The movie premiered at Proctor’s to a packed house — all of Schenectady High School showed up for the premiere, or so it seemed. “I’m going to say that besides getting married, that was the best day of my life,” says Sprauve.
The energy of that premiere, the experience of making Fast Life itself: it propelled Sprauve into thinking about what it would take to take this further.
“Nobody ever told me I could turn this program into a nonprofit,” says Prince. “And when I started asking how I could do it, there was a little pushback; some people wanting to know what I was trying to do, and why I was trying to do it.” But Prince prevailed, establishing Revolution Studios, later rebranding as Told By Us Productions. “We want to be able to tell our story,” says Prince. “Because nobody else is going to be able to tell it. We don’t want anyone controlling our narrative.”
The most coveted role, for the girls, is Chante Briggs — she is the heart of Cradle, and her emotional arc will carry the film through. Chante is black, “insecure, shy, not quite beautiful,” according to the character description made available before auditions. She gets pregnant by Shawn, a tougher, older boy, and she is forced to do a tremendous amount of growth in a short amount of time. The actress who plays her must demonstrate a raw vulnerability; an innocence that manages to peek through the tough protective hide which so many girls in this community have developed.
Thankfully for the filmmakers, there are two talented actresses competing for Chante, both of them formidable talents. First is Mahogany Akita, 17, a student at Lake George High School, who has come further than most to audition, her patient and supportive mother sitting beside her. “I’m thinking of Marymount Manhattan, or the Alvin Ailey School,” she tells me when I ask about college plans, her eyes shining with excitement. She’s a dancer; a talented one at that.
Akita’s competition is Hope DaViincii, an Albany teenager who was recruited to audition by Sprauve personally. DaViincii — her “stage name”, not her birth name — is a ham; she is a funny, funny girl, and during call-backs, induces peals of laughter in her peers, breaking up an otherwise tense environment with some levity. She chooses to applaud her competition — enthusiastically clapping after Akita executes a scene as Chante particularly well. Everyone giggles at DaViincii’s sass, but a few hours later, it has become the norm, in the room, for onlookers to applaud an audition that is emotionally poignant — to cheer each other on.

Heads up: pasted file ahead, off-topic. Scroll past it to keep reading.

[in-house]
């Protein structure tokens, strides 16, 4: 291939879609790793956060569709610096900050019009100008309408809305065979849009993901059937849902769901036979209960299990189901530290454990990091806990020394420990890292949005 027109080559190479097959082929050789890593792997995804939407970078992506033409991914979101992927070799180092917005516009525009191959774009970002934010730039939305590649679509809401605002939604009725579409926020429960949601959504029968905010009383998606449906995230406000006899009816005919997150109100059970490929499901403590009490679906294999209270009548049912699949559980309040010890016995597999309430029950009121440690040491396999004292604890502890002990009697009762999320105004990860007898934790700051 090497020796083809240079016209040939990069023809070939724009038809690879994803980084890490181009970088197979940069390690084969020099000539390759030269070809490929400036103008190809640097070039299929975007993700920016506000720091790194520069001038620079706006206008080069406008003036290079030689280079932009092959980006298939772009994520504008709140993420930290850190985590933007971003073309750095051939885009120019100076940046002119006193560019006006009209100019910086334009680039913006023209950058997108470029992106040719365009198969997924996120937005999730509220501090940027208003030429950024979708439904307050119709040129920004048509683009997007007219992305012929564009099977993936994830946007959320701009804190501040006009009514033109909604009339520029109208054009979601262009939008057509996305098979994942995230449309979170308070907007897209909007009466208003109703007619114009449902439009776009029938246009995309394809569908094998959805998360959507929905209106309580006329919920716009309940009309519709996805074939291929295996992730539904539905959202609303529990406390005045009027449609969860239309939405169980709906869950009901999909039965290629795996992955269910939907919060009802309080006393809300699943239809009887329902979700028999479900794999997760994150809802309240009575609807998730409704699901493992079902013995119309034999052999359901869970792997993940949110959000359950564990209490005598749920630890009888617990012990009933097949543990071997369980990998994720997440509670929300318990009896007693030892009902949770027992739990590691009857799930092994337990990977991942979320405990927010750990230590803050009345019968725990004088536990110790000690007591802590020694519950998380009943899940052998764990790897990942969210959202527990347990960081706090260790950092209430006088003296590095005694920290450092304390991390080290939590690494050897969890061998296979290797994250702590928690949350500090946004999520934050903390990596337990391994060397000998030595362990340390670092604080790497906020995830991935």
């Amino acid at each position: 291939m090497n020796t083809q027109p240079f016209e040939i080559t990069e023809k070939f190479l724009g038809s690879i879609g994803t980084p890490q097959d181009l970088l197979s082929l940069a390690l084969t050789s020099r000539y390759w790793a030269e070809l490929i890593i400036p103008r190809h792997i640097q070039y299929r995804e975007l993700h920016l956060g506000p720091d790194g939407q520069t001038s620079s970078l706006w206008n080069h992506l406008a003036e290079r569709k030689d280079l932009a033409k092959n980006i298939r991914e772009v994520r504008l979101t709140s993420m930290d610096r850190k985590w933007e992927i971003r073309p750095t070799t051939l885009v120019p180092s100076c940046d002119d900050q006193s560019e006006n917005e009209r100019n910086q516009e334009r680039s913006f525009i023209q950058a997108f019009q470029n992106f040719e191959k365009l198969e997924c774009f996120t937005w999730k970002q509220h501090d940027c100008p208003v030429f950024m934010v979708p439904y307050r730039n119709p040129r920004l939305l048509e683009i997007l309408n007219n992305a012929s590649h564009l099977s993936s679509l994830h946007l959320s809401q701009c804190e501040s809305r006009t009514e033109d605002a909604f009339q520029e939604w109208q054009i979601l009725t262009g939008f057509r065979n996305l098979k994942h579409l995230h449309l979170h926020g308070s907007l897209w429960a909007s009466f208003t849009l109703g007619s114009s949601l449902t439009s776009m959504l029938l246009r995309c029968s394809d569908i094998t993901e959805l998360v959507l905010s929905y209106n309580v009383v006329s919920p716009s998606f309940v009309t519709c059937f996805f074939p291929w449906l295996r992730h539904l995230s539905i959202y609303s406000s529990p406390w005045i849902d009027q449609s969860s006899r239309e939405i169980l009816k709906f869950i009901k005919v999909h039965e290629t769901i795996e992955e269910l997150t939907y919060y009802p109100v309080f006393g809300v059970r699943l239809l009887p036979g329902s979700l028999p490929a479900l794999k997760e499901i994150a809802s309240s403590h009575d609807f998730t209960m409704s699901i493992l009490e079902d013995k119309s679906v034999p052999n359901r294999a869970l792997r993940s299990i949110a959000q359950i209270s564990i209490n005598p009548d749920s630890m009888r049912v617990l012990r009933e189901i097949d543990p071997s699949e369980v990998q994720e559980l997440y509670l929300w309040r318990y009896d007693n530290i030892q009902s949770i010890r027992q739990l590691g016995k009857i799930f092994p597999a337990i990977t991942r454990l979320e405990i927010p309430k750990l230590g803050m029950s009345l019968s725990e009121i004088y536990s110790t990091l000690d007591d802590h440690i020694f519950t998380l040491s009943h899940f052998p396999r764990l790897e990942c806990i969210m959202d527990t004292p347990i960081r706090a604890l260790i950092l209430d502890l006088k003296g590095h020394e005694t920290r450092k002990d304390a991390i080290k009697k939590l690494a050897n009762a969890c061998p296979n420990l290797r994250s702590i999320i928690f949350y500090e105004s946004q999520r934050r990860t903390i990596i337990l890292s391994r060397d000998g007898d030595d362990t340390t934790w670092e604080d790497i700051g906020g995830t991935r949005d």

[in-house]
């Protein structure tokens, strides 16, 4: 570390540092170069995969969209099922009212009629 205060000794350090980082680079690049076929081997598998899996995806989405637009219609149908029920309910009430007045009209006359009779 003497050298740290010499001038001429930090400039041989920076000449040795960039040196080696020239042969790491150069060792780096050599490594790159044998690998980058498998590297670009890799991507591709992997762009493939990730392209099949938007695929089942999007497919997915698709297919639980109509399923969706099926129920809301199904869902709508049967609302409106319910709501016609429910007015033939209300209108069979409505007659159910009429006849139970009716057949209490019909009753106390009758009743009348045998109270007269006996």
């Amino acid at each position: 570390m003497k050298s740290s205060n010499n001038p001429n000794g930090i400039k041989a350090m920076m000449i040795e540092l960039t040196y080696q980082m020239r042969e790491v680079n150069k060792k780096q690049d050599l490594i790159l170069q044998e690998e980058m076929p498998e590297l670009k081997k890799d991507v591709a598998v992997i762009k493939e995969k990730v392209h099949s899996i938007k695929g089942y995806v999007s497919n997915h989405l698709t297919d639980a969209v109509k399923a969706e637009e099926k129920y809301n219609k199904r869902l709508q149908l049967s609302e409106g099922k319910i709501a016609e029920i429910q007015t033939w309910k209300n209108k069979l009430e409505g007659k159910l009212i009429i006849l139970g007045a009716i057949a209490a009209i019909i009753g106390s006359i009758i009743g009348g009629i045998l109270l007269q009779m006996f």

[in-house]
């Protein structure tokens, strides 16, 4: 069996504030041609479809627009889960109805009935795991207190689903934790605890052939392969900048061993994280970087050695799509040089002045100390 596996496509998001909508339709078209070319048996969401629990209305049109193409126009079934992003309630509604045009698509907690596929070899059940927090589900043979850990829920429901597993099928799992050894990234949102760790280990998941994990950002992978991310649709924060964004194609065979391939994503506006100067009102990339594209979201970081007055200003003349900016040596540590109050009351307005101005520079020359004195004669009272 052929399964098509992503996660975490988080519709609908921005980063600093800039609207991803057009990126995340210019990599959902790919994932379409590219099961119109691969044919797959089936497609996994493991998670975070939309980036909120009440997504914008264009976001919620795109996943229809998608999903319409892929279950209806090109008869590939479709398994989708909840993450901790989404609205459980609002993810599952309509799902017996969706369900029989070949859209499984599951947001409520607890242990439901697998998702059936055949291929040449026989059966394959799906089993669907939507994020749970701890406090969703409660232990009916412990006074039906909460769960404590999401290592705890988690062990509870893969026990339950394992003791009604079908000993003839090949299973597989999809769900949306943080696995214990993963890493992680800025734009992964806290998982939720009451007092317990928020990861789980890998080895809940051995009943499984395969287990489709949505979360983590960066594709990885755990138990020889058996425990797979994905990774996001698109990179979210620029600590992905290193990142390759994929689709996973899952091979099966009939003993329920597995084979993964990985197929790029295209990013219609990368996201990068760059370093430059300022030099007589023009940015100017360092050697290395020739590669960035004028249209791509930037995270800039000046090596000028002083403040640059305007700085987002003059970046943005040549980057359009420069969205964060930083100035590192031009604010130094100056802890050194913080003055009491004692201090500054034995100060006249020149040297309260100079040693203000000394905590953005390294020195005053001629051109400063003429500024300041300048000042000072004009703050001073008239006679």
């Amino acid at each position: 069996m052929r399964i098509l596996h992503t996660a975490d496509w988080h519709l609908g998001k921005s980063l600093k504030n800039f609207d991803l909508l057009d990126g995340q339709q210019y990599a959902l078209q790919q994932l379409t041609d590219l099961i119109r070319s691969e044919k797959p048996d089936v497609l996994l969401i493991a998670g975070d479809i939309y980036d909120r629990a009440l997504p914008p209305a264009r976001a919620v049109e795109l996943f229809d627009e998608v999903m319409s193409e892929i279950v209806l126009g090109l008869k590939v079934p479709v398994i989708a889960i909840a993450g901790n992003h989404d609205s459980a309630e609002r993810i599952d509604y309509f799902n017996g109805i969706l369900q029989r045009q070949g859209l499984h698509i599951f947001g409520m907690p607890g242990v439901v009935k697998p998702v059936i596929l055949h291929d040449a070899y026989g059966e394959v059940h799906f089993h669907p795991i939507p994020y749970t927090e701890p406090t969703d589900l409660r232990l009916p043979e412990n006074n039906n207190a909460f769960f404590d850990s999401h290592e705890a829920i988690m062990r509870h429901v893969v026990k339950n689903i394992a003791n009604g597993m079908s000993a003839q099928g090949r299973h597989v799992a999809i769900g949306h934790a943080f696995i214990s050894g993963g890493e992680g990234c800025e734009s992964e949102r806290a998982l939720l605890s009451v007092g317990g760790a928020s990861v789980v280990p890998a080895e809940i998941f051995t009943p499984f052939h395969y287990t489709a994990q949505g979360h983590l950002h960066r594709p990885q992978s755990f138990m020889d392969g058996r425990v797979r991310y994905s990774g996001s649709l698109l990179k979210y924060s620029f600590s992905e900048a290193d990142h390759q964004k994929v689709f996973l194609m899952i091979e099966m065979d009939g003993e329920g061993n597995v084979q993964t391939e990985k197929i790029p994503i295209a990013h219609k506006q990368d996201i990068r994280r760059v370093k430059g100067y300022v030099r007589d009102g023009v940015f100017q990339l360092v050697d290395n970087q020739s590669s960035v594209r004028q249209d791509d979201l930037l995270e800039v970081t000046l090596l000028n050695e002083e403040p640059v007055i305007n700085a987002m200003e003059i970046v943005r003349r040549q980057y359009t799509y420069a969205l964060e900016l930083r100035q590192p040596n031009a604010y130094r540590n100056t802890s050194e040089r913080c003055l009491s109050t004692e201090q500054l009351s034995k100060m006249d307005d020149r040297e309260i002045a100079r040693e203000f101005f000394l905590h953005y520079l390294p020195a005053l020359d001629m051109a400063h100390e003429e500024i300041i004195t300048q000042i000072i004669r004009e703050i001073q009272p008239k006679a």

For the initial auditions, I was party to the chatter between casting agents; I was in the room as Archina, Rivera, and Sprauve openly discussed their candidates. For call-backs, the huddle grows tighter; voices quiet down — it is harder to get a read on how the team feels. Even so, I can sense the glee rising off Archina. There is an absolute glut of talent in this room; an embarrassment of riches with these girls — not just DaViincii and Akita, but many more actresses in the room. Casting has now become more a matter of seeing who fits the part physically, who has chemistry with each other and who doesn’t, than seeing who can act and who can’t.
The movie is slated to come out next spring — one year of crunch, of rehearsals, of filming, of editing — a heart-stopping whirlwind of a process that will culminate in a premiere. The projected budget for the entire project is somewhere around $400,000, and the funding comes from The Schenectady Foundation, from the Wright Family Foundation, from the Carlilian Foundation, from the City of Schenectady. Proctor’s donated in-kind; making space and resources available to Sprauve and his team.
TBU Productions is moving closer and closer to having a movie.
“The reason the TBU team works so hard is because I want to give my kids the best,” says Sprauve, back in his studio. “I want them to have the best experience they can possibly have. Because I know most of our programs don’t give that. They give just enough. I pride myself on kids feeling like they are joining the best situation they could be in — as artists. As actors. As people. As teens.
“Every kid in our our program doesn’t act, or sing. Plenty of kids do administrative things for us. The point is the connection to a family — that’s what they want. They want to be loved, cared about, listened to, talked to, just like anyone of us.
Prince sighs — it’s a weary sound, laden with frustration. “You’d think that these kids would get the majority of the attention,” he says. From policy makers, he doesn’t say. From the powers that be. It is implied; it is understood. “You’d think these kids would be at the forefront. They’re not. They’re poor. They don’t have a vote. They don’t have a say. They don’t have anyone backing them. And they’re seen as the problems,” says Prince, incredulous.
“I hate when people say stuff like ‘oh, what about all these kids killing each other?’” says Prince. He grows animated. “We know that. We know it’s a problem. Nobody’s ignoring that. But what we’re saying, is that there’s a bigger problem on top. It’s like these kids have been to Vietnam — any other war. You see blood and guts, you see people dying every day and hour, and you come back to the normal world, and you’re told to be a citizen again. It doesn’t work that way. This person has to be detoxed.”
The only way to heal the wounds that trauma creates — generational trauma, trauma caused by racism and poverty and violence and drugs — is with love. It is to make his kids feel safe, maybe for the first time.
“Words are life and death, man,” says Sprauve. “Words are so much more lethal than guns, than any atomic bomb. Just being told you can’t do something — people die every year never believing that they could achieve what was in their mind. All because someone told them it couldn’t be done.”